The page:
Men in Suits

Everyone knows that all men past the age of 20 look better in a suit.
June 14, 2024
Tom Kelley Archive/Getty Images

I love a wedding. I tear-up at the tender vows; I swoon at the sight of a gorgeous chuppah; my heart breaks at the crushing of the glass. Then there’s the party! It’s the only time women of a certain age get to dress up in sparkly  dresses and twirl around the dancefloor all night, even if it is with each other. The bride is the pièce de resistance. A grown woman who pours all her hopes and dreams into a fantasy dress with a medieval veil for one evening makes me so emotional.

The men also look great. I love seeing them shaved, bathed and pressed into suits, with shirts crisply buttoned and silk ties around their necks. They look so neat and uniform, like tycoons or politicians. Everyone knows that all men past the age of 20 look better in a suit. Except perhaps Brad Pitt, who I prefer bare-chested in gym shorts.

Which begs the question, why did suits disappear except as wedding attire? Blame it on COVID, casual Fridays, or gender fluidity. I blame Larry David. Wasn’t his curmudgeonly character the inspiration for retired men of a certain age (old) to toss out their grown-up clothes and start dressing like middle-schoolers? When my husband Fred switched to droopy sweat pants, T-shirts with slogans, and gray hoodies, I saw the writing on the wall. Either he no longer cared about how he looked—or he was aging backwards like Benjamin Button. (Pardon my Brad Pitt obsession.)

I blame Larry David.

An informal poll tells me that Fred is not unique. Friends report that retired attorneys, accountants and marketing executives are wearing hideous items like synthetic travel pants with zippy pockets, shredded jeans, rock concert T-shirts from the ‘70s, and baggy hiking shorts. Stains, of course, are baked in. Then there’s Fred’s beloved baseball cap collection. For complete comfort, he prefers to wear his vintage caps backwards at the table—a look I nixed when my teenage sons were still in the house. He figures if John Fetterman could get elected to the Senate, it must be a legitimate look for a grown-up.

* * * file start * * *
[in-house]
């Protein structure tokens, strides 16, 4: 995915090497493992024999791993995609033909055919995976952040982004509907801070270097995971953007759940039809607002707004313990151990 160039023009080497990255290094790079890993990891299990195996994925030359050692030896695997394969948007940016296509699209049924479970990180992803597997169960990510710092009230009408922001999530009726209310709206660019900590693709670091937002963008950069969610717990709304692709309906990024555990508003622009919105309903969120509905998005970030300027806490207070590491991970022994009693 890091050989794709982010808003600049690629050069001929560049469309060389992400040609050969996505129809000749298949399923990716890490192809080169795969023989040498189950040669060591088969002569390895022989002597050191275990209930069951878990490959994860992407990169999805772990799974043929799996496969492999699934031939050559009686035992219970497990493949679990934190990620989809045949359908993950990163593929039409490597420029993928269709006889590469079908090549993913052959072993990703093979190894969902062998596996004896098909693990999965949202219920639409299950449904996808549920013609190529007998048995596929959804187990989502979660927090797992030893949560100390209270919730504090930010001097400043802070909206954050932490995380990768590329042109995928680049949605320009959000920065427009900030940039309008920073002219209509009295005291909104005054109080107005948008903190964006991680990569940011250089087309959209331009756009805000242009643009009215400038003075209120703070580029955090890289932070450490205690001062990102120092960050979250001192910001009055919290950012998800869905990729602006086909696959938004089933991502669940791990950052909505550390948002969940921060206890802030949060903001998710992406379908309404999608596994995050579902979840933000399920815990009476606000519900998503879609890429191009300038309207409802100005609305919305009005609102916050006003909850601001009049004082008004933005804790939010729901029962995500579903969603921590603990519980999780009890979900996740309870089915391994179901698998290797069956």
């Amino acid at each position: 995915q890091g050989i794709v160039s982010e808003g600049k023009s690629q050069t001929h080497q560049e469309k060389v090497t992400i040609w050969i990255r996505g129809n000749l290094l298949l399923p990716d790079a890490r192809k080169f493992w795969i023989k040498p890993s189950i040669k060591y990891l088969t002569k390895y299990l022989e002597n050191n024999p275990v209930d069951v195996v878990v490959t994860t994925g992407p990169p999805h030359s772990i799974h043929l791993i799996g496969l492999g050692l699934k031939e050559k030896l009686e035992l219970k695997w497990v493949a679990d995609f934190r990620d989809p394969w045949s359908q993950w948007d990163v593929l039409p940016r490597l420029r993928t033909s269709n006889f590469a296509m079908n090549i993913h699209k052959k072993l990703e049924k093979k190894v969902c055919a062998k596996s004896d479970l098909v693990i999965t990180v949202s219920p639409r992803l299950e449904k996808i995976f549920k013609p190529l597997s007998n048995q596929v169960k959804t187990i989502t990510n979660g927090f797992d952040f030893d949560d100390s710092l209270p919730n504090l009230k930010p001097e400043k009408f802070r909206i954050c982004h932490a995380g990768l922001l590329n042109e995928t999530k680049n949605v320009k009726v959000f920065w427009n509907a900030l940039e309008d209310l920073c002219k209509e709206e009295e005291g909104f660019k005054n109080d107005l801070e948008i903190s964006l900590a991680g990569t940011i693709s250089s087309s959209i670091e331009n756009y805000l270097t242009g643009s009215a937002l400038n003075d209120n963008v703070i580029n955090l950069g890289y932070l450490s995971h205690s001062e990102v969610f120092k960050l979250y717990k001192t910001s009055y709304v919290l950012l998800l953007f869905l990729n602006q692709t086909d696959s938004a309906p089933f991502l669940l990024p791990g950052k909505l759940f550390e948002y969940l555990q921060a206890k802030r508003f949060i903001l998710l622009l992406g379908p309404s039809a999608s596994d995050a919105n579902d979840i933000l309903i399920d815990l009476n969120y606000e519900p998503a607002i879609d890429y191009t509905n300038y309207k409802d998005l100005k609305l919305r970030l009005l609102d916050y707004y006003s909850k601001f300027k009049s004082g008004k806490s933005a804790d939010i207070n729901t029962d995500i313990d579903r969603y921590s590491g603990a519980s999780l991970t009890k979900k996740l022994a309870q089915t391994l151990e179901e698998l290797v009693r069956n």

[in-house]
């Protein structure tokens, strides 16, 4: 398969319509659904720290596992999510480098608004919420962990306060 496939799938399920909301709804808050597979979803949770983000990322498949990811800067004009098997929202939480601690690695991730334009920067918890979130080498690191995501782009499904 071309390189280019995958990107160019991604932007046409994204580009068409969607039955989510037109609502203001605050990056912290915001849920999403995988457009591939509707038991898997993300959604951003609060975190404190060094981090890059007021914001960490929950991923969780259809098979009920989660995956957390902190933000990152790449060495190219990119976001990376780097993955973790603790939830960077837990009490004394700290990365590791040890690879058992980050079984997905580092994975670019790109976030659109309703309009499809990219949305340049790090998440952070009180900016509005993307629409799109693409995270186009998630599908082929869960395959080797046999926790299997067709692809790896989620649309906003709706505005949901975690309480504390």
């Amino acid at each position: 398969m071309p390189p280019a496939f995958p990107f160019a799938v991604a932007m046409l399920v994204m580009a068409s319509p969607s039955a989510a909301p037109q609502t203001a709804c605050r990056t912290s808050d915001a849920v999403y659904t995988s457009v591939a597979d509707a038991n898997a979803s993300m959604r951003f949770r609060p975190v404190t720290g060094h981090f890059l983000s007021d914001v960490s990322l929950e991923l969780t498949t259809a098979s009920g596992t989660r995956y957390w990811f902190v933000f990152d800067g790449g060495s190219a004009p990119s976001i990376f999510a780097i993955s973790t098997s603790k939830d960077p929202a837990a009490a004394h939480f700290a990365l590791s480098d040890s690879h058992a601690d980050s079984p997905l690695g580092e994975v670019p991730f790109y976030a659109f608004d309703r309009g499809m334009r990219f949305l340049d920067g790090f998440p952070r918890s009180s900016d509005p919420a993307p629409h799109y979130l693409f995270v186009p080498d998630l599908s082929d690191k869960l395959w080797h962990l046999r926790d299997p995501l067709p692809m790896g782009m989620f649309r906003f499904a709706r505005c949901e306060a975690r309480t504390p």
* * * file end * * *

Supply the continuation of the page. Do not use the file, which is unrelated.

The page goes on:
To be honest, Fred was never a slick guy. In his working life, his fashion icon was Columbo, Peter Falk’s forever rumpled television detective. In fact, he wore a wrinkled trench coat to our first date. At the beginning of his career as an investigative journalist he bought a few Brooks Brothers suits, button-down powder blue Oxford shirts (stiff and machine-washable) and penny loafers—a want-to-be preppy look. Tweed jackets with patches eventually replaced suits. In the ‘90s he jumped on the casual Friday bandwagon with abandon. In truth, he always looked like a guy who had more important things to do than think about what to wear. I’m not sure what those things were, but his unabashed earnestness was cute.

I should mention that unlike many of my friends, early on I decided not to give my husband a makeover. I made subtle suggestions with gifts of softer shirts, fine imported ties and a slim puffy jacket from Patagonia. But I decided that I was busy enough working full-time and raising two sons without adding him to my to-do list. I bit my tongue when we went out to stylish events. Saville Row tailor Simon Cundey summed up my feelings in the The Guardian: “When your wife dresses up and you come out in a hoodie and sweats, are they happy with you?”

Ten years into his active retirement of hitting balls and hiking, I am shocked to notice that my husband’s look is changing. Suddenly he’s thinking about clothes and even shopping! After years of ignoring my suggestions, he finally looked in the mirror and saw how bizarrely mismatched we looked. On his own he found Bonobos, a shirt company that makes several lengths, Lululemon for athleisure, and finally, a boutique in the Valley that specializes in tailoring for short men. Now, even his jeans fit properly! I express my gratitude with lavish praise.

When it comes to sloppy husbands, never give up. The good news reported by Guy Trebay in  The New York Times recently is, “Four centuries into the suit’s evolution, the foolproof combination of jacket and trousers in matching fabrics seems as vital as ever.”

Now, if my friend’s adult children would just get married, we could all dress up again!

Los Angeles food writer Helene Siegel is the author of 40 cookbooks, including the “Totally Cookbook” series and “Pure Chocolate.” She runs the Pastry Session blog.

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